In the Land of Saints and Sinners

In the Land of Saints and Sinners

2024, R, 106 min. Directed by Robert Lorenz. Starring Liam Neeson, Kerry Condon, Colm Meaney, Desmond Eastwood, Conor MacNeill, Ciarán Hinds, Niamh Cusack, Jack Gleeson.

REVIEWED By Richard Whittaker, Fri., March 29, 2024

Once in a while, Liam Neeson awakens from his post-Taken torpor of interchangeable aging action men and reminds us that he can actually act. We get a Silence or his wonderful vocal role as the titular beast in A Monster Calls, but as he churns through immemorable projects at a pace that would put tax-problems era Nic Cage to shame, separating the golden grains from the grey chaff gets tougher and tougher. Yet if there was a project that morally obligated him to turn up and do the work, it may be In the Land of Saints and Sinners, a brutal drama set against the Troubles in Northern Ireland and how they crept back into Eire.

This is the Seventies of nylon jackets and comb overs, and the Ireland of sudden and random violence. Reuniting with The Marksman director Robert Lorenz, Neeson plays Finbar Murphy, a man with plenty of blood on his hands. He’s the fella that makes you disappear, your body marked only by a freshly planted sapling. Of course, he’s burned out by the stench of gunpowder, so he plans to turn away from murder for hire and instead take up ... something. Flowers, a dalliance with the soon-to-be-widow next door (a gutsy but tender Cusack), some kind of happy-ever-after fantasy. “This is all you know,” scoffs fixer Robert McQue (Meaney at his charming and brutal best), and it’s all anyone knows about Murphy. It’s the unstated reality of him, that everyone in the tiny rural town he lives in knows he’s making a living somehow and it’s best not to pry. Of course, an IRA bomb unit decides to hide out in his little slice of Atlantic coastal heaven just as he’s decided to not be who he is.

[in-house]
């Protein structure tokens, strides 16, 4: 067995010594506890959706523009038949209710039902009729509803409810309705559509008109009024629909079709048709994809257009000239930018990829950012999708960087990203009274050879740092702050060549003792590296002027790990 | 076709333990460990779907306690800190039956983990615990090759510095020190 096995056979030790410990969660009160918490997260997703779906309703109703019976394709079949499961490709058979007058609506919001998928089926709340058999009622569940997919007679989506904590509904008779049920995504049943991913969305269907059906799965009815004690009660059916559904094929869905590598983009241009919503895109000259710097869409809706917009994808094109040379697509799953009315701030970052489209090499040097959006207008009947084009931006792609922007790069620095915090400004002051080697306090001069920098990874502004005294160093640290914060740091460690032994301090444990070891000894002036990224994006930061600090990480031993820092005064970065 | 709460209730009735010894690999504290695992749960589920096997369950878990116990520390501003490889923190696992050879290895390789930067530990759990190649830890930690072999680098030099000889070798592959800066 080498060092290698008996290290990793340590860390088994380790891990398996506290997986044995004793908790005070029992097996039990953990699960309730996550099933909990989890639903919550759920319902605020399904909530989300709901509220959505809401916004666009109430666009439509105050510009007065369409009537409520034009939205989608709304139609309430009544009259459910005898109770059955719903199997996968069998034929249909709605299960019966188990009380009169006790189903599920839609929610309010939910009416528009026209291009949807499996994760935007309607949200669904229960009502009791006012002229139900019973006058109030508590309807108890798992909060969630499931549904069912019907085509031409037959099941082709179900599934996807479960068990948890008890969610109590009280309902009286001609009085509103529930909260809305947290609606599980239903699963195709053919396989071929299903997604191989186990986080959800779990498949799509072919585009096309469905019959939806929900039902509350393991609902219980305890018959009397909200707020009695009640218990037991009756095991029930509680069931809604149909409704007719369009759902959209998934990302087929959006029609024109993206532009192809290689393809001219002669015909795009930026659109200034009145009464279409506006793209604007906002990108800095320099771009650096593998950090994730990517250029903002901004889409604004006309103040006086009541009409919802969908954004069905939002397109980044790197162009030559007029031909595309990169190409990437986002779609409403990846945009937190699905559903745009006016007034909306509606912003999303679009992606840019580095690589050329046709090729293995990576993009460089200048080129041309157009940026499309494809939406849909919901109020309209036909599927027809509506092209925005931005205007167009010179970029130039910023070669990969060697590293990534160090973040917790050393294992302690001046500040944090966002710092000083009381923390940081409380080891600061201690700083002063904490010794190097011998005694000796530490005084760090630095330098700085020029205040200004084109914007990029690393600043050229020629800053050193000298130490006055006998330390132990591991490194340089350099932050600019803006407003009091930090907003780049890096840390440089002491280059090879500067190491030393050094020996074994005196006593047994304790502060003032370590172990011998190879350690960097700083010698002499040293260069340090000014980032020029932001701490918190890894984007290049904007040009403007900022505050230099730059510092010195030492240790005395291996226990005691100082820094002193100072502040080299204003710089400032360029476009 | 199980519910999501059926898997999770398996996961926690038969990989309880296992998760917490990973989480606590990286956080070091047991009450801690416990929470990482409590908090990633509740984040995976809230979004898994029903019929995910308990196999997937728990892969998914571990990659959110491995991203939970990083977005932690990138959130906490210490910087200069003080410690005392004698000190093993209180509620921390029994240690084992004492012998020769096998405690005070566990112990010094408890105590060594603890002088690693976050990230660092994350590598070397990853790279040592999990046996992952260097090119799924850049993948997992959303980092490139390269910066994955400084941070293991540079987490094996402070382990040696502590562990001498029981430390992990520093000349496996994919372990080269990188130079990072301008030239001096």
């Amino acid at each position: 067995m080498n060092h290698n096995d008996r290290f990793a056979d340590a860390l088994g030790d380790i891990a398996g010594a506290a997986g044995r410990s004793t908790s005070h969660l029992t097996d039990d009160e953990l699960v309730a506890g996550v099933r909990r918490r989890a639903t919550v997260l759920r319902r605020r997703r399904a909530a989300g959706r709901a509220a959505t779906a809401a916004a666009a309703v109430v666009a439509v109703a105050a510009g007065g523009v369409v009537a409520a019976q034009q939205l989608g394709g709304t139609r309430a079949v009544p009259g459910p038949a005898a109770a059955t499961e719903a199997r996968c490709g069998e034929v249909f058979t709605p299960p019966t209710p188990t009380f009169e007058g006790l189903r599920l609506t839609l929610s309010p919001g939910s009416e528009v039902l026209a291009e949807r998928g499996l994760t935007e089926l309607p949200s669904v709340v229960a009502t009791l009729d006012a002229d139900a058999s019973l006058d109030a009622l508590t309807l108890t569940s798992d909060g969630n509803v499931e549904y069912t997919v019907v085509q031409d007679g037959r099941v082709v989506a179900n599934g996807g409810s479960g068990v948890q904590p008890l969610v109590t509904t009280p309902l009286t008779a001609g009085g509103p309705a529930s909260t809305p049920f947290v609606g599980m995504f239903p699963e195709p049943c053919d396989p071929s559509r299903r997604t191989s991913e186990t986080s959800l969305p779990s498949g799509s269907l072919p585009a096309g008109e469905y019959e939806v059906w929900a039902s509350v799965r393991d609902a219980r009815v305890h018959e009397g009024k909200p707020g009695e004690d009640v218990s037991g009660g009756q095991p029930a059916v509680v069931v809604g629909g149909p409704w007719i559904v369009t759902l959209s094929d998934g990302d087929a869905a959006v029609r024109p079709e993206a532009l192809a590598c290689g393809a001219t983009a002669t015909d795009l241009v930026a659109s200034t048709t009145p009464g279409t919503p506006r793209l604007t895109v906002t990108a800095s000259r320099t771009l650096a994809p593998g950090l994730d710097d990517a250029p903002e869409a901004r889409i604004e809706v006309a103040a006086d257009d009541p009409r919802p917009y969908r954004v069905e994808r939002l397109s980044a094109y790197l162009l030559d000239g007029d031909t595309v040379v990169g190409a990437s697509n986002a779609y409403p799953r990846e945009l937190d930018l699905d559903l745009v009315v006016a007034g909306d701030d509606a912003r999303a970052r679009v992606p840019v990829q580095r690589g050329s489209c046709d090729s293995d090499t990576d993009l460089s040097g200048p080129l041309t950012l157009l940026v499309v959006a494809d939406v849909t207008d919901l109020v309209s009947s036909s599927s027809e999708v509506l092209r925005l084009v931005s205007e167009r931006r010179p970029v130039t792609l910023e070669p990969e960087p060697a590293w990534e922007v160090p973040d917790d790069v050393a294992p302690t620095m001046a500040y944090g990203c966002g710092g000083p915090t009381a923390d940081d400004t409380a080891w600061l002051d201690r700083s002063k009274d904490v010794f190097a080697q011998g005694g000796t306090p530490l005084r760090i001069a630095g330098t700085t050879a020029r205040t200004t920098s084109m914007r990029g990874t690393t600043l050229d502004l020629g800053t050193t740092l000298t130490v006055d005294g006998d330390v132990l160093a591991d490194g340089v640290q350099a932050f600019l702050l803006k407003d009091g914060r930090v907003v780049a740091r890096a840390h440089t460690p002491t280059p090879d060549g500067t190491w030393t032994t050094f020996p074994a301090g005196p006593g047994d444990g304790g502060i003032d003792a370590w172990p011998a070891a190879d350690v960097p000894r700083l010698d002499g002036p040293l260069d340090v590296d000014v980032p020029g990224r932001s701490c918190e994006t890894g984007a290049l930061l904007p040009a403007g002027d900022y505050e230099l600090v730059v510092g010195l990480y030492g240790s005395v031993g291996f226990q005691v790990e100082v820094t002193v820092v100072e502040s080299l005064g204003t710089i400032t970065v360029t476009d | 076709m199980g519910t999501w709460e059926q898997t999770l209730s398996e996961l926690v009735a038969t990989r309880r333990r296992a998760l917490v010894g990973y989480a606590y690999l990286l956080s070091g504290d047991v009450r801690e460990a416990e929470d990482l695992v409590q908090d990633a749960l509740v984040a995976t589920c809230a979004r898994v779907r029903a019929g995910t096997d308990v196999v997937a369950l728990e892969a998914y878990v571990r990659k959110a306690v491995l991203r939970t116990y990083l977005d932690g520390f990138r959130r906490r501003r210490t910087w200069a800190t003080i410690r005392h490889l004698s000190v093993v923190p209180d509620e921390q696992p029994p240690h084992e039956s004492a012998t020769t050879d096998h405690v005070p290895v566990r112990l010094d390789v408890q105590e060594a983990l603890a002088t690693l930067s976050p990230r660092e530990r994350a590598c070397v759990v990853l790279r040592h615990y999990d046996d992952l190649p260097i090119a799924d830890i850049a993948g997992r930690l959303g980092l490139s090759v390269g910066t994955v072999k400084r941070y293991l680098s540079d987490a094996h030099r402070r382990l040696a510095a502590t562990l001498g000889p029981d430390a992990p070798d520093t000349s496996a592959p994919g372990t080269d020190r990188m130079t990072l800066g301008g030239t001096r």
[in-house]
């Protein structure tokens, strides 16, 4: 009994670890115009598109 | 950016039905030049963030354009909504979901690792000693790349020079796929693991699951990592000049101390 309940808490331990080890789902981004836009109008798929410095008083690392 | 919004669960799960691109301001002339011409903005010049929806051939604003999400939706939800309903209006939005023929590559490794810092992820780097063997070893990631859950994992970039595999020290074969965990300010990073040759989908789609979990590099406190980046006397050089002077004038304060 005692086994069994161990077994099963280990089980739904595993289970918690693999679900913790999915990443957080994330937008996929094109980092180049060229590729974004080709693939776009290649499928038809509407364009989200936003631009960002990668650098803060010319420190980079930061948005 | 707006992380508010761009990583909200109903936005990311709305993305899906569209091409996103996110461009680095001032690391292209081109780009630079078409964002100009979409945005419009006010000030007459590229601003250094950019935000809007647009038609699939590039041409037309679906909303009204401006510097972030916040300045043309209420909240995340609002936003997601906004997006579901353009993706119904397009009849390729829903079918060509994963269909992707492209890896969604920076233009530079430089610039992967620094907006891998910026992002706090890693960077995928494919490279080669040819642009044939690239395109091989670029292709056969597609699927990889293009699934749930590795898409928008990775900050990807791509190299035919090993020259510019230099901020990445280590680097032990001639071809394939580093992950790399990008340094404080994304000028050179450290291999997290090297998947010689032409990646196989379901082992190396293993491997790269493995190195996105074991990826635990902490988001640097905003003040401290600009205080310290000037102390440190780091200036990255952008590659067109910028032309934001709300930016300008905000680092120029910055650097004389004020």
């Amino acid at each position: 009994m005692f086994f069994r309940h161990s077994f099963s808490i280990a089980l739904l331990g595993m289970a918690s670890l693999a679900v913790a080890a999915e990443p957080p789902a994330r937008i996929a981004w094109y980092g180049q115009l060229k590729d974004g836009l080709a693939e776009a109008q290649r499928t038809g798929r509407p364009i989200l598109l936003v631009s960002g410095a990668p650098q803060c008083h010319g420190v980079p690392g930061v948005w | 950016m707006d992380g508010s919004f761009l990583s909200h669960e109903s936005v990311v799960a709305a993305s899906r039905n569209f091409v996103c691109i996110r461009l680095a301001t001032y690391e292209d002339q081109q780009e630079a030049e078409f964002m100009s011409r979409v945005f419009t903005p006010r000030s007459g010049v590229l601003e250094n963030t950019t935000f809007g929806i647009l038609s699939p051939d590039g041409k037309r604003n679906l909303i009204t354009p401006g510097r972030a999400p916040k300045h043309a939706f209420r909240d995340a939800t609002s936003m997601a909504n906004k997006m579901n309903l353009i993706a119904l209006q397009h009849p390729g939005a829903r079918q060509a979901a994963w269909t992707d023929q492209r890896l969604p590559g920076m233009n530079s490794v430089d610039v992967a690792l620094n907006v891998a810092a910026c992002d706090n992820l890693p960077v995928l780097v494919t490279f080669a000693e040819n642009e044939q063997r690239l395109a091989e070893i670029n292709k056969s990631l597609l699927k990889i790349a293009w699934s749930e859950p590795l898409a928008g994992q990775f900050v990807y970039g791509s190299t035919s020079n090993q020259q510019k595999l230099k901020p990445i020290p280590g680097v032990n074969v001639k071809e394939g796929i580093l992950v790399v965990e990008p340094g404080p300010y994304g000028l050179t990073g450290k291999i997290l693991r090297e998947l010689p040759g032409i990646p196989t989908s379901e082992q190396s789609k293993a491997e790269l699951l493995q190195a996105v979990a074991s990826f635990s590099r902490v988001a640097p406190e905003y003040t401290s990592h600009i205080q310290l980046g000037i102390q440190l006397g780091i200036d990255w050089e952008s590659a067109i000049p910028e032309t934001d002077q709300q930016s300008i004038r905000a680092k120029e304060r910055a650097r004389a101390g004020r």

Violence is in the soil of The Land of Saints and Sinners. When it erupts, it’s brief and cruel and utterly destructive. Most importantly, it’s completely deromanticized. The script from Mark Michael McNally and Terry Loane refuses to take simple political sides, instead adding more personal justifications to why Doireann McCann (a brittle and cruel performance by Condon) ends up planting bombs in pubs and turning a blind eye to her abusive idiot brother, Curtis (Eastwood). But is it really that different to how the local Garda (the always excellent Hinds) turns a blind eye to whatever it is that Finbar’s been up to? Moreover, the script points to how the romantic idea of small-town Ireland sat at odds with the horrific bloodshed inflicted in its name, and how the terrorists who claimed to defend it were responsible for bringing carnage back across the border.

This isn’t Schindler’s List Neeson, but as a Northern Irish Catholic he brings a weight and pathos of personal connection to these horrors. The inevitable bloody gunfight has no catharsis to it, allowing the now veteran (in so many senses of the word) action actor to play against what has increasingly become type. Lorenz may undercut his efforts a little by none-too-subtle musical stings that evoke Ennio Morricone’s compositions for Sergio Leone’s spaghetti westerns (moreover, the inclusion of Jack Gleeson as Murphy’s younger, cockier replacement renders the themes of age and regret blindingly obvious). But Neeson’s quietness doesn’t simply come across as tough guy silence. Instead, there’s a maudlin introspection that bears surprisingly meaningful fruit.

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KEYWORDS FOR THIS FILM

In the Land of Saints and Sinners, Robert Lorenz, Liam Neeson, Kerry Condon, Colm Meaney, Desmond Eastwood, Conor MacNeill, Ciarán Hinds, Niamh Cusack, Jack Gleeson

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